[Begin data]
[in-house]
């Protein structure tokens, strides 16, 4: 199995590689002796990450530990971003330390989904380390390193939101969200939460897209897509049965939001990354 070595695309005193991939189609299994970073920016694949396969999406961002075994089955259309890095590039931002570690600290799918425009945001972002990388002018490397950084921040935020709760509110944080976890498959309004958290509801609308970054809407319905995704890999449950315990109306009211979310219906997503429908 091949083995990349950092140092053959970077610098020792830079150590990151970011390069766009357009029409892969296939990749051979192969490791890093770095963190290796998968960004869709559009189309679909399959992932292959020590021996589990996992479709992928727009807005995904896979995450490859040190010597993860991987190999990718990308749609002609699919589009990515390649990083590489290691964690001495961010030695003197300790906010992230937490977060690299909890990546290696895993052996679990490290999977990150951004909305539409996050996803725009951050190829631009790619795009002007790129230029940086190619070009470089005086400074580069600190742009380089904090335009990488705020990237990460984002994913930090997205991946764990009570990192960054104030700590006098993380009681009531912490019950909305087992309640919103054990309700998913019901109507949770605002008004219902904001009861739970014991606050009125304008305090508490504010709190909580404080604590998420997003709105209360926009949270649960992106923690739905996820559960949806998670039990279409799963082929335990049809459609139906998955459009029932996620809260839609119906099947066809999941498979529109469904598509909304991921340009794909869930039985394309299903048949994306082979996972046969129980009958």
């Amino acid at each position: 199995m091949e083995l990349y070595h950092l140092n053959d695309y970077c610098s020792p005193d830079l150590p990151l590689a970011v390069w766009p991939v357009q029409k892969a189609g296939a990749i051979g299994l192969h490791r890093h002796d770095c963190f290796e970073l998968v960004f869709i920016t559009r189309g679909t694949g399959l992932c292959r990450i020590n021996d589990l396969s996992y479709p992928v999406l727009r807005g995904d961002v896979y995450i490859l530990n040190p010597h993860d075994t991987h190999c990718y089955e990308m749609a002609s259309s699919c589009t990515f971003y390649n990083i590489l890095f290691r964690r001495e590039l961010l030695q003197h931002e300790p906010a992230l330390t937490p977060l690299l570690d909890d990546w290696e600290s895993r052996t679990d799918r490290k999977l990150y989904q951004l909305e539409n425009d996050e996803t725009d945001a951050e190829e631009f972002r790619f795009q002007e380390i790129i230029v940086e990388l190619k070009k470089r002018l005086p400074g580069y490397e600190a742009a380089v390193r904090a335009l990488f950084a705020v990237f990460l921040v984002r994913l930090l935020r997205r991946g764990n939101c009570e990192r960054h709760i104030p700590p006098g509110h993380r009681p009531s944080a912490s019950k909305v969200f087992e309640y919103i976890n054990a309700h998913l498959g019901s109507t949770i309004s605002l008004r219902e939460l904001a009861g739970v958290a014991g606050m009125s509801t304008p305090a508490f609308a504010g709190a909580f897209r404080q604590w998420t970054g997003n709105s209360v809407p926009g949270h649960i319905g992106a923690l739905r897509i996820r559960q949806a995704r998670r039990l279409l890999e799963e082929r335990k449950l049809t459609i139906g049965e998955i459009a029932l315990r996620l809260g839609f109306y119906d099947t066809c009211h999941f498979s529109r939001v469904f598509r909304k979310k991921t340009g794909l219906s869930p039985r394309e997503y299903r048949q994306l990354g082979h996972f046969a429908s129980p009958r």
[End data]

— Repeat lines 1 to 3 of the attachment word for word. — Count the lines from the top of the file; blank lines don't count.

[in-house]
């Protein structure tokens, strides 16, 4: 199995590689002796990450530990971003330390989904380390390193939101969200939460897209897509049965939001990354 070595695309005193991939189609299994970073920016694949396969999406961002075994089955259309890095590039931002570690600290799918425009945001972002990388002018490397950084921040935020709760509110944080976890498959309004958290509801609308970054809407319905995704890999449950315990109306009211979310219906997503429908 091949083995990349950092140092053959970077610098020792830079150590990151970011390069766009357009029409892969296939990749051979192969490791890093770095963190290796998968960004869709559009189309679909399959992932292959020590021996589990996992479709992928727009807005995904896979995450490859040190010597993860991987190999990718990308749609002609699919589009990515390649990083590489290691964690001495961010030695003197300790906010992230937490977060690299909890990546290696895993052996679990490290999977990150951004909305539409996050996803725009951050190829631009790619795009002007790129230029940086190619070009470089005086400074580069600190742009380089904090335009990488705020990237990460984002994913930090997205991946764990009570990192960054104030700590006098993380009681009531912490019950909305087992309640919103054990309700998913019901109507949770605002008004219902904001009861739970014991606050009125304008305090508490504010709190909580404080604590998420997003709105209360926009949270649960992106923690739905996820559960949806998670039990279409799963082929335990049809459609139906998955459009029932996620809260839609119906099947066809999941498979529109469904598509909304991921340009794909869930039985394309299903048949994306082979996972046969129980009958």
């Amino acid at each position: 199995m091949e083995l990349y070595h950092l140092n053959d695309y970077c610098s020792p005193d830079l150590p990151l590689a970011v390069w766009p991939v357009q029409k892969a189609g296939a990749i051979g299994l192969h490791r890093h002796d770095c963190f290796e970073l998968v960004f869709i920016t559009r189309g679909t694949g399959l992932c292959r990450i020590n021996d589990l396969s996992y479709p992928v999406l727009r807005g995904d961002v896979y995450i490859l530990n040190p010597h993860d075994t991987h190999c990718y089955e990308m749609a002609s259309s699919c589009t990515f971003y390649n990083i590489l890095f290691r964690r001495e590039l961010l030695q003197h931002e300790p906010a992230l330390t937490p977060l690299l570690d909890d990546w290696e600290s895993r052996t679990d799918r490290k999977l990150y989904q951004l909305e539409n425009d996050e996803t725009d945001a951050e190829e631009f972002r790619f795009q002007e380390i790129i230029v940086e990388l190619k070009k470089r002018l005086p400074g580069y490397e600190a742009a380089v390193r904090a335009l990488f950084a705020v990237f990460l921040v984002r994913l930090l935020r997205r991946g764990n939101c009570e990192r960054h709760i104030p700590p006098g509110h993380r009681p009531s944080a912490s019950k909305v969200f087992e309640y919103i976890n054990a309700h998913l498959g019901s109507t949770i309004s605002l008004r219902e939460l904001a009861g739970v958290a014991g606050m009125s509801t304008p305090a508490f609308a504010g709190a909580f897209r404080q604590w998420t970054g997003n709105s209360v809407p926009g949270h649960i319905g992106a923690l739905r897509i996820r559960q949806a995704r998670r039990l279409l890999e799963e082929r335990k449950l049809t459609i139906g049965e998955i459009a029932l315990r996620l809260g839609f109306y119906d099947t066809c009211h999941f498979s529109r939001v469904f598509r909304k979310k991921t340009g794909l219906s869930p039985r394309e997503y299903r048949q994306l990354g082979h996972f046969a429908s129980p009958r």